And lets be Frank. The Holy See has every reason to believe that a mandate given to the SSPX ministry on a “as they are” basis would be considered a blessing on the Society’s mission to oppose Vatican II and the New Mass.


10 thoughts on “SSPX: Accept Them as They Are?

  1. Some folks worship faith instead of God, even if God says, “Stop that!” via a new order of Mass. If only that benefitted someone.

  2. I think it would set a bad precedent. Like rewarding a child who disobeys and runs away. Vatican II is legit, Tradies, live with it! It’s the least of our worries these days, quite frankly….

    This whole controversy, a necessary discussion, I grant, is also taking focus away from, and delaying… a huge mission, which surrounds Our Lady, and her purpose in support of her Son, before He comes again.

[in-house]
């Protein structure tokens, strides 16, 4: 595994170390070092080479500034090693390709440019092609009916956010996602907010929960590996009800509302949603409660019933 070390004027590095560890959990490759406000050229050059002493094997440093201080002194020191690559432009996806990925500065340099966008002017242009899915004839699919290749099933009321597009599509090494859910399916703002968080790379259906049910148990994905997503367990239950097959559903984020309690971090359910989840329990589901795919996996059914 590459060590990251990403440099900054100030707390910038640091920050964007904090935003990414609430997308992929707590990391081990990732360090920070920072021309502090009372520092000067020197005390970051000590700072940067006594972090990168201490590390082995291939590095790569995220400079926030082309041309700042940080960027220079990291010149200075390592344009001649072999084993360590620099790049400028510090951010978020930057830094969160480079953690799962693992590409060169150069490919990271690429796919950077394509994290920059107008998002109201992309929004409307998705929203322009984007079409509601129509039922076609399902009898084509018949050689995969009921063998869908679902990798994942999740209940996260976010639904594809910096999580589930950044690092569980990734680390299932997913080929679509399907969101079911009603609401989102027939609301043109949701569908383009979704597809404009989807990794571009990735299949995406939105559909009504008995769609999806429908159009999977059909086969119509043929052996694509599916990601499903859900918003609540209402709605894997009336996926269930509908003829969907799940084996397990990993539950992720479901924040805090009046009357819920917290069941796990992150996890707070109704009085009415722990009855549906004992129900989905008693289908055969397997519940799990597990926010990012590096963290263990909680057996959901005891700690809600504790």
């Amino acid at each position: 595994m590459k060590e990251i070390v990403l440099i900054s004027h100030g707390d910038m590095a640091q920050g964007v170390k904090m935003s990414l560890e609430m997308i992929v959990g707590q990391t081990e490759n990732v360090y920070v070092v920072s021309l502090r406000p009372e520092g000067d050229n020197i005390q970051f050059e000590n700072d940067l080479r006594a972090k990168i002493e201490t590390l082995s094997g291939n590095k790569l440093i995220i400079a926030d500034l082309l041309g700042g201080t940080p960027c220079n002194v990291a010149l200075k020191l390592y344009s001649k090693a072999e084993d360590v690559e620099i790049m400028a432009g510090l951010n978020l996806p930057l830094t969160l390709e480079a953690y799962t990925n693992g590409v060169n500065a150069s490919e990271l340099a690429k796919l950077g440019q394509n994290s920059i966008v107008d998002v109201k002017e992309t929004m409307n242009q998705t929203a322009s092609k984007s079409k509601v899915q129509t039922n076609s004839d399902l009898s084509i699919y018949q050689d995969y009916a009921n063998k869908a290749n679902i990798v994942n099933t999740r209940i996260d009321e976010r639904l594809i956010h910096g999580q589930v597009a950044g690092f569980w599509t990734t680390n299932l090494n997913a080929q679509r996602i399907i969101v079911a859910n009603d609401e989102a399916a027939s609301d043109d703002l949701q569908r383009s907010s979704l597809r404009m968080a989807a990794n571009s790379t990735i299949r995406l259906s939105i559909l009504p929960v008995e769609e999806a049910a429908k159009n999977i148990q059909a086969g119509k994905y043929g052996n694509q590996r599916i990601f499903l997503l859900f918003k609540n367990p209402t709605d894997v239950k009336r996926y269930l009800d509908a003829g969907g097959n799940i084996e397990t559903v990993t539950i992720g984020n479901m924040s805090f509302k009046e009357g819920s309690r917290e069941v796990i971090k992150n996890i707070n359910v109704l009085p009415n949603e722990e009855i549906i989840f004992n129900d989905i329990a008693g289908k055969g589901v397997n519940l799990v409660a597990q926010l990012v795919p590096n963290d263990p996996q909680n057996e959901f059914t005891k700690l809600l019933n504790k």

This delights the devil… we are sucked into his dark design, which undermines the foundation of our Church.

    C’mon, let’s love and forgive each other, and get it together, time is wasting!

    • “This delights the devil… we are sucked into his dark design, which undermines the foundation of our Church.”

      I feel as though there is a much greater issue at hand that delays our Lady’s mission of seeing her Son reign in the hearts of all people. That issue is our lack of trust in God’s eternal love for us. And that, Susan, is what caused Adam and Eve to fall. The evil one planted seeds of doubt in their minds by questioning God’s plan, “Did God really say…?” It is the reason the SSPX are in the position that they are in at present. And the reason for the many atrocities throughout the world, causing men to abuse/kill/offend other men.
      Trusting COMPLETELY in the Lord, in ALL things unites us intimately with God, and thus brings us unending joy. Trusting in our heavenly Father, that He has our very best interest at heart, is love.
      This is everyone’s perfection; the reason for ‘working together ‘. (Remember, even the devils have the ability to ‘work together’….they are where they are because they were the first to not trust God’s eternal plan…”I will not serve’.)